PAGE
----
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This chapter is from the book

Create Links

There are several different kinds of links you can make:

  • Internal links jump to other pages in the same web site. Also called “local” or sometimes “page” links. Internal links all have the same domain name (,, etc.).
  • External links jump to pages outside of a particular web site. Also called “remote” links. You can link to any other web page in the world, and in most cases you needn’t ask permission. External links have a different domain name from the web site you find them in.
  • Email links don’t take the user to another page, but instead open up a blank, pre-addressed email message in that person’s email client.
  • Anchors generally don’t jump the user to another page, but to somewhere else on the same page. These are very useful for long pages. They can also jump to a specific position on another web page.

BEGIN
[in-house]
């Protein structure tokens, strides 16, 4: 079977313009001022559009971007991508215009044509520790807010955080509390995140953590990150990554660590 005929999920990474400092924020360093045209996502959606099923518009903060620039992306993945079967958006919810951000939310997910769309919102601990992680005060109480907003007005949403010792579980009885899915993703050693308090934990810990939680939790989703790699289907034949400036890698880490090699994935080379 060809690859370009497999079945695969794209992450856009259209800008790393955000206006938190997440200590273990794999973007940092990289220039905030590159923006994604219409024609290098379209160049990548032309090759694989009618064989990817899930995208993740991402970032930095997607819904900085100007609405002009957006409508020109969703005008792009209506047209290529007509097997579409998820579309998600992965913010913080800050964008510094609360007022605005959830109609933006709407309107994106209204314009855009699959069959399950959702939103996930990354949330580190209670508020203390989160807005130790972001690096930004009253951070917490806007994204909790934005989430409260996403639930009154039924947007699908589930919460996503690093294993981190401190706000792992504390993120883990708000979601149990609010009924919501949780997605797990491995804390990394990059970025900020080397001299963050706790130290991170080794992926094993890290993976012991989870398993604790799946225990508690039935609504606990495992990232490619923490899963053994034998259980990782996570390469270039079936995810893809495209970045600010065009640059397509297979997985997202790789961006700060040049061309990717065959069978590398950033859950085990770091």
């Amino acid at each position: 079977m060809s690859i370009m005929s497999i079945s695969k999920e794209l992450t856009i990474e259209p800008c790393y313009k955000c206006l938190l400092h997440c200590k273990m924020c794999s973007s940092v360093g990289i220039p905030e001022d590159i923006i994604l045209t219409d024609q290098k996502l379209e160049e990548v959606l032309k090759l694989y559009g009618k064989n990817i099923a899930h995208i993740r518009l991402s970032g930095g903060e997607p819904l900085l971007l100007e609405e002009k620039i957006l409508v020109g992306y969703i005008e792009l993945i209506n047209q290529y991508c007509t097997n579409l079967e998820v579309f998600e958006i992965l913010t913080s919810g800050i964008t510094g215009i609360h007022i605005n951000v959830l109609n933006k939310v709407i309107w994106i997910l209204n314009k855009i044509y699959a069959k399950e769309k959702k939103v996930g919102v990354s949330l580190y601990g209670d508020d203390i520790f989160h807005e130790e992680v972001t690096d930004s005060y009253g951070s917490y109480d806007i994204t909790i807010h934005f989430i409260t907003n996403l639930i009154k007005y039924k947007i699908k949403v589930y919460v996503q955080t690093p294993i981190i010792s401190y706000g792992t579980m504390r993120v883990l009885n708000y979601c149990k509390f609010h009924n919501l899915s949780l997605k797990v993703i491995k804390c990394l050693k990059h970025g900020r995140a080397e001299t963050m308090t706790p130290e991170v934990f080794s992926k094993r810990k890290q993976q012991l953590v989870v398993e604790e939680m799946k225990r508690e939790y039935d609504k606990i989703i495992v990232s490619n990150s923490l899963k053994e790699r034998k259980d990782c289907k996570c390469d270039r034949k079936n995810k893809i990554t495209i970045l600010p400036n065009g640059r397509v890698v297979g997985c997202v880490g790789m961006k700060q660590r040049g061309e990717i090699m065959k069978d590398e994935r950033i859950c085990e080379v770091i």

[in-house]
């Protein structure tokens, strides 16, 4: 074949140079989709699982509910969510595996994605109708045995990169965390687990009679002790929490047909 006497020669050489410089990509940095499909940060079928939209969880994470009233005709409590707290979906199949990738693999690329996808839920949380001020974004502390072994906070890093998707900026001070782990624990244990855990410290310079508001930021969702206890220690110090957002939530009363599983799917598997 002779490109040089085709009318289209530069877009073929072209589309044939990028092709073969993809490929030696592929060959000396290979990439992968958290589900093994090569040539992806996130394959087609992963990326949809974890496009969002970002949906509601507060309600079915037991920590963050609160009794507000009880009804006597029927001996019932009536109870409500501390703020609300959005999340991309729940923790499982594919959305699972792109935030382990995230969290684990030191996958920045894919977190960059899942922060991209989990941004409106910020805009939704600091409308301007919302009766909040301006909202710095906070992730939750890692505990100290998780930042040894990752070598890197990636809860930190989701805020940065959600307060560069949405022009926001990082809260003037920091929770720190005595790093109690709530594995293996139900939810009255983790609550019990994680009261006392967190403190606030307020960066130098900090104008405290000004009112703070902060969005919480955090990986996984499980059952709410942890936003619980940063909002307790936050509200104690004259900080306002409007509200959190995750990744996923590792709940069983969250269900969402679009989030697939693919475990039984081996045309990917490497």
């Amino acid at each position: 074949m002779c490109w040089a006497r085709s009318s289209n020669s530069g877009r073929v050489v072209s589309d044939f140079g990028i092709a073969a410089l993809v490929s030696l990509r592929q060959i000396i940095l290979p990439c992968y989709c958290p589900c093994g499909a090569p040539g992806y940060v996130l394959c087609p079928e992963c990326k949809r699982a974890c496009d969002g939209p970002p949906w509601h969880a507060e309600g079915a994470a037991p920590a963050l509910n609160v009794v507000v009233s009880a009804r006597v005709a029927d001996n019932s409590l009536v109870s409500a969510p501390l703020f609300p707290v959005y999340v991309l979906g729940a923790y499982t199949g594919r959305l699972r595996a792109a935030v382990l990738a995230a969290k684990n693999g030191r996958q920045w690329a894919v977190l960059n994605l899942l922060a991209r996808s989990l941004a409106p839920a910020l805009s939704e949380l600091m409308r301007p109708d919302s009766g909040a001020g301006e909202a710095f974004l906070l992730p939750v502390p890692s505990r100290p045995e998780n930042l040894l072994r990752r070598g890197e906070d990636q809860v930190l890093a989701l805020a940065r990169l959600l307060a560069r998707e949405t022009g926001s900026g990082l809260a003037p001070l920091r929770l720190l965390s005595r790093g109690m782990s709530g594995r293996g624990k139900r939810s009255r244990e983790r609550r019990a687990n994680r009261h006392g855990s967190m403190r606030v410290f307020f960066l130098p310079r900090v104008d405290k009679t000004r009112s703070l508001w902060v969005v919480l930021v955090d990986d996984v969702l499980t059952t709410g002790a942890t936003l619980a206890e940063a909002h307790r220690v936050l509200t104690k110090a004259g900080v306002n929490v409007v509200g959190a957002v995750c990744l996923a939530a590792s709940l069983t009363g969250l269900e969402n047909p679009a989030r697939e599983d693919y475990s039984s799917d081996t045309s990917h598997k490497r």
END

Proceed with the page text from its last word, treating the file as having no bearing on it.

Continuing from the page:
To make an internal, or local, link you first have to have another page to link to. So make another quick page and save it. (We’ll talk about the rules for naming files in the next chapter.)

The exact steps for making internal links is a little bit different in each software program, but the basic process is:

  1. Select the text or the graphic on the first page that you want to link to the newly created page.
  2. Find the “link editor” for your program.
  3. Then, depending on your software, either type in the name of the file you want that text or graphic file to link to (you can actually type in the name of the file even if you haven’t created it yet); or choose a file name from a menu. The steps are neither difficult nor complicated, but you should read your manual to find out exactly what they are.

To make an external, or remote, link you must first know the exact url (web address) of the page you want to link to. Then:

  1. Select the text or the graphic that you want to link to another page.
  2. Find the link editor for your program.
  3. Type in the exact url, including the http:// and any slashes at the end of the address. Click OK or hit Return or Enter.

As you read your manual, you will probably discover shortcuts. A Dream-weaver shortcut, for example, is shown on the opposite page.

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